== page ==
Homework 1 (Due September 8th)

Preface: Homework in this class is a very large part of the learning experience (and a large fraction of your grade!). The homework might look long, but that is because it not really serving as a check on whether you are getting things from lecture. It meant to help you learn the material, the importance of different aspects of the material, and the implications of the material on your future work. So there will typically be longer descriptions in the problem statements. The work you are being asked to do is no longer than a standard lecture course, but the kinds of questions might be different. We strongly encourage you to work together (and with Zhouyou and Danny) on these homework problems, but you must turn in your own work.

Submitting your homework: All of your pencil-and-paper solutions can be turned in at the beginning of class on Wednesday. Homework solutions that require Python are to be turned in online using Dropbox file requests. Each homework assignment will have a different file request link. Make sure that your name appears in the filename of the notebook (e.g., notebook_for_problem_4_dannycaballero.ipynb)

Dropbox file request link for Homework 1

Homework 1 (Due September 8th)

Homework 1 emphasizes the mathematical formalism and related thinking that you will draw on in class. This homework focuses on Sections 1.1-1.4 of Griffiths, which covers differential, integral, and vector calculus. It also serves as an introduction to using Jupyter notebooks, which you will use on most homework assignments. With regard to computation on this homework, you will be using the sympy library, which allows you to perform symbolic manipulations (like Mathematica), and the matplotlib library, which allows you to plot different kinds of figures.

1. Reminders of Integrals Past

In this course, you will perform lots of different kinds of integrals, some of which you might have done in previous courses. In this problem, we will just dust off some of those integration techniques. You will need to explain key steps of the integration for each one, not simply do the mathematics.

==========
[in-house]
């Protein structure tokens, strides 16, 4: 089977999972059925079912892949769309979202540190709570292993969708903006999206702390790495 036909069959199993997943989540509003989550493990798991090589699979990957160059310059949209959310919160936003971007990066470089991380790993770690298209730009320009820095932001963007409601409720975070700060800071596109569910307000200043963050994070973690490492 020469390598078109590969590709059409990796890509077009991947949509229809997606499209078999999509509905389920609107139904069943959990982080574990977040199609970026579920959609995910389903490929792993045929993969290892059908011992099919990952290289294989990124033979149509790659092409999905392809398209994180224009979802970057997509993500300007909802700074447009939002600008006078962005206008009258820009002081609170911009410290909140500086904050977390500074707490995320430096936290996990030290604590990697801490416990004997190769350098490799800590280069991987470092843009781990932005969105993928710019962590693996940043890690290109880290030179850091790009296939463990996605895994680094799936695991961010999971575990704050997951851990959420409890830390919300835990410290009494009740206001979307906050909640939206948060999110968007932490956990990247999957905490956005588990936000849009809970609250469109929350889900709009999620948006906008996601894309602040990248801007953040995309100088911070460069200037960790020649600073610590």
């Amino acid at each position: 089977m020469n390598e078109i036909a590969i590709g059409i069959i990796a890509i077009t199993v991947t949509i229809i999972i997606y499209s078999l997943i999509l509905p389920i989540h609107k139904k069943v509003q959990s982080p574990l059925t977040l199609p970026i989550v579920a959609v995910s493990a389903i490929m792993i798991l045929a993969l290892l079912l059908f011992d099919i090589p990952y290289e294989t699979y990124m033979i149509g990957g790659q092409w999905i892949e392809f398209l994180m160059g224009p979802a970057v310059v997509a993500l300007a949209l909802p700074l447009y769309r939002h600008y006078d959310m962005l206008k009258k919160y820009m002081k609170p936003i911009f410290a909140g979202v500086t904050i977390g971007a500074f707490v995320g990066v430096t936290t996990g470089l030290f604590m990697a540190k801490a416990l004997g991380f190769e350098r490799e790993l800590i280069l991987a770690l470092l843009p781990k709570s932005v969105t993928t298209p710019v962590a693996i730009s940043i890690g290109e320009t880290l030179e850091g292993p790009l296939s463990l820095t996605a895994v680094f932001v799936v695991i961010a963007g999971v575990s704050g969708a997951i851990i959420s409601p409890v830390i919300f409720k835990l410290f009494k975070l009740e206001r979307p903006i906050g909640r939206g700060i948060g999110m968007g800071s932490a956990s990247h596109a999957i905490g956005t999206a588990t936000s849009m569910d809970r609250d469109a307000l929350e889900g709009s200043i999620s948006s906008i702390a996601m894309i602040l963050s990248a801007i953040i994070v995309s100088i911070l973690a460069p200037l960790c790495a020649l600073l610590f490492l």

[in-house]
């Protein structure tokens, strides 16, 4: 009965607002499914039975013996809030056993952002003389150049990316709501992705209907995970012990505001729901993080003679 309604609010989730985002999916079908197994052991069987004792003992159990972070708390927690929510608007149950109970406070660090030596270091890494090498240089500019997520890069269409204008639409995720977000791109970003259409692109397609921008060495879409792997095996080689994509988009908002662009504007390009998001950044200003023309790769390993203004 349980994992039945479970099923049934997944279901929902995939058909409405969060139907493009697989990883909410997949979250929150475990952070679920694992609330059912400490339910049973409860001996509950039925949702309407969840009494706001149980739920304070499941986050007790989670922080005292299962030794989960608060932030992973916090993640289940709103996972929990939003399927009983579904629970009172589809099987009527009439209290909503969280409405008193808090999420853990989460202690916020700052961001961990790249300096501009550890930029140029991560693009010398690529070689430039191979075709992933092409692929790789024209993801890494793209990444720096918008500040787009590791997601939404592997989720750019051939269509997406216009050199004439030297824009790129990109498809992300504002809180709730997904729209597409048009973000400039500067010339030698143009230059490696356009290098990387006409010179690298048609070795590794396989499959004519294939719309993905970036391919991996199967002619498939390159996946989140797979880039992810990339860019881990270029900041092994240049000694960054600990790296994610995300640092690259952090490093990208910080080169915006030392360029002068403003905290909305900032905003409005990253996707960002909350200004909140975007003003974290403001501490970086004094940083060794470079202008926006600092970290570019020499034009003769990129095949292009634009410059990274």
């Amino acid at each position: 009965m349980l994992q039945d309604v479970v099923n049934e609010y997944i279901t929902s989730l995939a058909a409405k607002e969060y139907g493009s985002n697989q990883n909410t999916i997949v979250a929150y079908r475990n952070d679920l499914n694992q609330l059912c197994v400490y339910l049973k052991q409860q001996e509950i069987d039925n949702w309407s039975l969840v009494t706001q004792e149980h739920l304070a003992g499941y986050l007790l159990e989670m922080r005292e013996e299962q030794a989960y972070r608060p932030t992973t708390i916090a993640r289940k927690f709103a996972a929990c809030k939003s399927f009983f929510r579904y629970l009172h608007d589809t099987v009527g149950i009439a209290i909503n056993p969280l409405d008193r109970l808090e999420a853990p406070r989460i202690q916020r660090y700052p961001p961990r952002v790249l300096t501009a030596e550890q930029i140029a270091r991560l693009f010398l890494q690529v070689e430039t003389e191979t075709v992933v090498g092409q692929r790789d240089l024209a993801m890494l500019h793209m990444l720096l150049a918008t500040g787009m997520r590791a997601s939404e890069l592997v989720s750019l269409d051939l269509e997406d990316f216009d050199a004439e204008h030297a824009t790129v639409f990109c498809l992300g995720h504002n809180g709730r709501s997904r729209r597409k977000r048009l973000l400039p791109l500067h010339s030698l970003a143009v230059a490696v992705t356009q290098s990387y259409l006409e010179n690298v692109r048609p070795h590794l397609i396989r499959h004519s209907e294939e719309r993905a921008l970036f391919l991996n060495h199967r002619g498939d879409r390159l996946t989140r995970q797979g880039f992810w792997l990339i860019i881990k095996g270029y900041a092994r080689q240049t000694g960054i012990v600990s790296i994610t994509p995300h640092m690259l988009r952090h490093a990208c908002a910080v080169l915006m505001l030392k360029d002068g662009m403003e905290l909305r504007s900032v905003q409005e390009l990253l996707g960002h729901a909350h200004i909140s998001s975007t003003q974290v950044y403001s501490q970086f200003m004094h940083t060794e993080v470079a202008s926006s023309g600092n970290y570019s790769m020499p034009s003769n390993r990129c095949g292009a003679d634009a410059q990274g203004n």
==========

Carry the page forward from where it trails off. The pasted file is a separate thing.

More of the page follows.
1. Line (or path) integrals - These integrals are important for thinking about energy. Determine the work done by the vector force $\mathbf{F} = y^2\;\hat{x} - 2x^2\;\hat{y}$ along the cubic path $y=x^3$ from (0,0) to (2,8). This path is restricted to the x-y plane and recall that $W=\int \mathbf{F}\cdot d\mathbf{l}$.
  2. Surface integrals - Calculating the flux over a particular surface is a very common way of determine the electric field. Evaluate the integral $\int_S \mathbf{v}\cdot d\mathbf{A}$ where $\mathbf{v}(x,y,z) = 5x\;\hat{y} + 2y\;\hat{z}$ and $S$ is the rectangular surface lying in x-z plane from (0,0,0) to (1,0,5). Choose the direction of $+\hat{y}$ to be indicative of positive flux.
  3. Volume integrals - It will be common for you to determine the amount of total charge in a situation where the charge is distributed in space according to some function. You might be familiar with this concept from the perspective of distributed mass. Consider two different spheres: one with uniform mass density, $\rho_0$, and the other with a radially varying density, $\rho(r)=\frac{3\rho_0}{4R^2}r^2$. If both spheres have the same radius $R$, which has more mass?

2. What can be done to a scalar function?

Given the scalar function $T(x,y,z)$ (e.g., the temperature at any point in the room), which of the three operations (div, grad, and/or curl) can be sensibly operated on $T$? For each which can:

  1. give a formula for the result,
  2. explain in words how you would interpret the result, and
  3. identify if the result a vector or scalar.

3. What can be done to a vector function?

Given the vector function $\vec{V}(x,y,z)$ (e.g., the velocity of a flowing fluid), which of the three operations (div, grad, and/or curl) can be sensibly operated on $\vec{V}$? For each which can:

  1. give a formula for the result,
  2. explain in words how you would interpret the result, and
  3. identify if the result a vector or scalar.

4. Determine the gradient of a scalar function and check it with computational tools

In Griffiths, $\vec{\mathfrak{r}}$ represents the separation vector between source charges $\langle x’, y’, z’ \rangle$ and the field point – location of test charge – $\langle x, y, z \rangle$. The separation vector is a critically important vector in electrodynamics as it underlies all of the mathematical models that describe how source charges produce electric and magnetic fields. To that end, you will often do some mathematical manipulations of the separation vector. You are asked to perform two common manipulations below.

  1. Calculate the gradient of the magnitude of the separation vector (i.e., $\nabla|\vec{\mathfrak{r}}|$) and the gradient of the inverse of the magnitude of the separation vector (i.e., $\nabla \dfrac{1}{|\vec{\mathfrak{r}}|}$) and show the gradients of these functions can be written as functions of the separation vector ($\vec{\mathfrak{r}}$) and/or its magntiude ($|\vec{\mathfrak{r}}|$). (Hint: it might be easier to do this by explicitly writing out the function in Cartesian coordinates.)
  2. After determining the gradients of each of these functions by hand, download this Jupyter notebook (you can view it here), which demonstrates how to calculate gradients using the sympy library for Python. Working through the notebook, use it to check the work you did by hand. Do you get the same answers?